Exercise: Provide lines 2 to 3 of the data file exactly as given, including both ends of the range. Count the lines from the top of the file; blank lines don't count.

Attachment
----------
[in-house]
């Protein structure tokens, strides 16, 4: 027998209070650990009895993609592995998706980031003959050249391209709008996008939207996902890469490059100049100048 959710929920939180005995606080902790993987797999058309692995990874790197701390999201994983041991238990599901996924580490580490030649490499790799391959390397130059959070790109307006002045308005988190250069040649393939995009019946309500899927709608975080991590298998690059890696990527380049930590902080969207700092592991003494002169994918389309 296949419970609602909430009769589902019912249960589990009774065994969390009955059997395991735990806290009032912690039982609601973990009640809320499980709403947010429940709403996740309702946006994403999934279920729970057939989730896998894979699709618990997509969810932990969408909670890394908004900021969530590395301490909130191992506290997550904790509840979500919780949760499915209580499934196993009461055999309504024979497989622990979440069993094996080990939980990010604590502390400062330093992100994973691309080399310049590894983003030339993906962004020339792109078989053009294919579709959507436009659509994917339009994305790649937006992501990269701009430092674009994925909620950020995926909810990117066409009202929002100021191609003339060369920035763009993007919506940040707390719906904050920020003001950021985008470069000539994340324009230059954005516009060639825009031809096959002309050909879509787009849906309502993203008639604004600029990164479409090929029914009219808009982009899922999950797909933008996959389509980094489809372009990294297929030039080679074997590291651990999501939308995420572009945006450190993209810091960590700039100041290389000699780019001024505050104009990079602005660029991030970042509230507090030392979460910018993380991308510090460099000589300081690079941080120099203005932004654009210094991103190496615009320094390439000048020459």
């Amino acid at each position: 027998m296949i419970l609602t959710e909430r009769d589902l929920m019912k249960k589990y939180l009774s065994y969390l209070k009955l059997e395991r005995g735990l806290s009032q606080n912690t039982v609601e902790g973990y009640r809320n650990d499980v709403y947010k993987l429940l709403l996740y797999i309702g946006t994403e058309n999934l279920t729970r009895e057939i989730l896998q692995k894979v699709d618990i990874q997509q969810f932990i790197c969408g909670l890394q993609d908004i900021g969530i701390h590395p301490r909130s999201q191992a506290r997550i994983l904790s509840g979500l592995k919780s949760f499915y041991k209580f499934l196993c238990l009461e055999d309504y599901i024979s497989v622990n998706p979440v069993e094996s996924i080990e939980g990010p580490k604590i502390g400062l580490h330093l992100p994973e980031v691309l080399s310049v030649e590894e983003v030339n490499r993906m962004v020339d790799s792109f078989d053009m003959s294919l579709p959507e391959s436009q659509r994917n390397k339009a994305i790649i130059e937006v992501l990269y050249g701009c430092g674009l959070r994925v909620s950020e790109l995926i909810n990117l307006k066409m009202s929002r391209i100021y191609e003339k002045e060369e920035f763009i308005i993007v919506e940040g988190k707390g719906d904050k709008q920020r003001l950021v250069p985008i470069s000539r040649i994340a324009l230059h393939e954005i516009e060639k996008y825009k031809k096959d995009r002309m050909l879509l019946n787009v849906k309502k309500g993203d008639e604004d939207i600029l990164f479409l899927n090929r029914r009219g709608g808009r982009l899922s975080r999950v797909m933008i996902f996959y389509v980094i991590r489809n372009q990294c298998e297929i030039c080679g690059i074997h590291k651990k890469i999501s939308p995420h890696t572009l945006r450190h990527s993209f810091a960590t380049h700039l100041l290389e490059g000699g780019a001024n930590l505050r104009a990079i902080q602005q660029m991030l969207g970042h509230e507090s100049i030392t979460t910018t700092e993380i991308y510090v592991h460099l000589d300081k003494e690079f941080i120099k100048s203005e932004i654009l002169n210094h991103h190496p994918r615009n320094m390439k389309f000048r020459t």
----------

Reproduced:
């Protein structure tokens, strides 16, 4: 027998209070650990009895993609592995998706980031003959050249391209709008996008939207996902890469490059100049100048 959710929920939180005995606080902790993987797999058309692995990874790197701390999201994983041991238990599901996924580490580490030649490499790799391959390397130059959070790109307006002045308005988190250069040649393939995009019946309500899927709608975080991590298998690059890696990527380049930590902080969207700092592991003494002169994918389309 296949419970609602909430009769589902019912249960589990009774065994969390009955059997395991735990806290009032912690039982609601973990009640809320499980709403947010429940709403996740309702946006994403999934279920729970057939989730896998894979699709618990997509969810932990969408909670890394908004900021969530590395301490909130191992506290997550904790509840979500919780949760499915209580499934196993009461055999309504024979497989622990979440069993094996080990939980990010604590502390400062330093992100994973691309080399310049590894983003030339993906962004020339792109078989053009294919579709959507436009659509994917339009994305790649937006992501990269701009430092674009994925909620950020995926909810990117066409009202929002100021191609003339060369920035763009993007919506940040707390719906904050920020003001950021985008470069000539994340324009230059954005516009060639825009031809096959002309050909879509787009849906309502993203008639604004600029990164479409090929029914009219808009982009899922999950797909933008996959389509980094489809372009990294297929030039080679074997590291651990999501939308995420572009945006450190993209810091960590700039100041290389000699780019001024505050104009990079602005660029991030970042509230507090030392979460910018993380991308510090460099000589300081690079941080120099203005932004654009210094991103190496615009320094390439000048020459």
């Amino acid at each position: 027998m296949i419970l609602t959710e909430r009769d589902l929920m019912k249960k589990y939180l009774s065994y969390l209070k009955l059997e395991r005995g735990l806290s009032q606080n912690t039982v609601e902790g973990y009640r809320n650990d499980v709403y947010k993987l429940l709403l996740y797999i309702g946006t994403e058309n999934l279920t729970r009895e057939i989730l896998q692995k894979v699709d618990i990874q997509q969810f932990i790197c969408g909670l890394q993609d908004i900021g969530i701390h590395p301490r909130s999201q191992a506290r997550i994983l904790s509840g979500l592995k919780s949760f499915y041991k209580f499934l196993c238990l009461e055999d309504y599901i024979s497989v622990n998706p979440v069993e094996s996924i080990e939980g990010p580490k604590i502390g400062l580490h330093l992100p994973e980031v691309l080399s310049v030649e590894e983003v030339n490499r993906m962004v020339d790799s792109f078989d053009m003959s294919l579709p959507e391959s436009q659509r994917n390397k339009a994305i790649i130059e937006v992501l990269y050249g701009c430092g674009l959070r994925v909620s950020e790109l995926i909810n990117l307006k066409m009202s929002r391209i100021y191609e003339k002045e060369e920035f763009i308005i993007v919506e940040g988190k707390g719906d904050k709008q920020r003001l950021v250069p985008i470069s000539r040649i994340a324009l230059h393939e954005i516009e060639k996008y825009k031809k096959d995009r002309m050909l879509l019946n787009v849906k309502k309500g993203d008639e604004d939207i600029l990164f479409l899927n090929r029914r009219g709608g808009r982009l899922s975080r999950v797909m933008i996902f996959y389509v980094i991590r489809n372009q990294c298998e297929i030039c080679g690059i074997h590291k651990k890469i999501s939308p995420h890696t572009l945006r450190h990527s993209f810091a960590t380049h700039l100041l290389e490059g000699g780019a001024n930590l505050r104009a990079i902080q602005q660029m991030l969207g970042h509230e507090s100049i030392t979460t910018t700092e993380i991308y510090v592991h460099l000589d300081k003494e690079f941080i120099k100048s203005e932004i654009l002169n210094h991103h190496p994918r615009n320094m390439k389309f000048r020459t």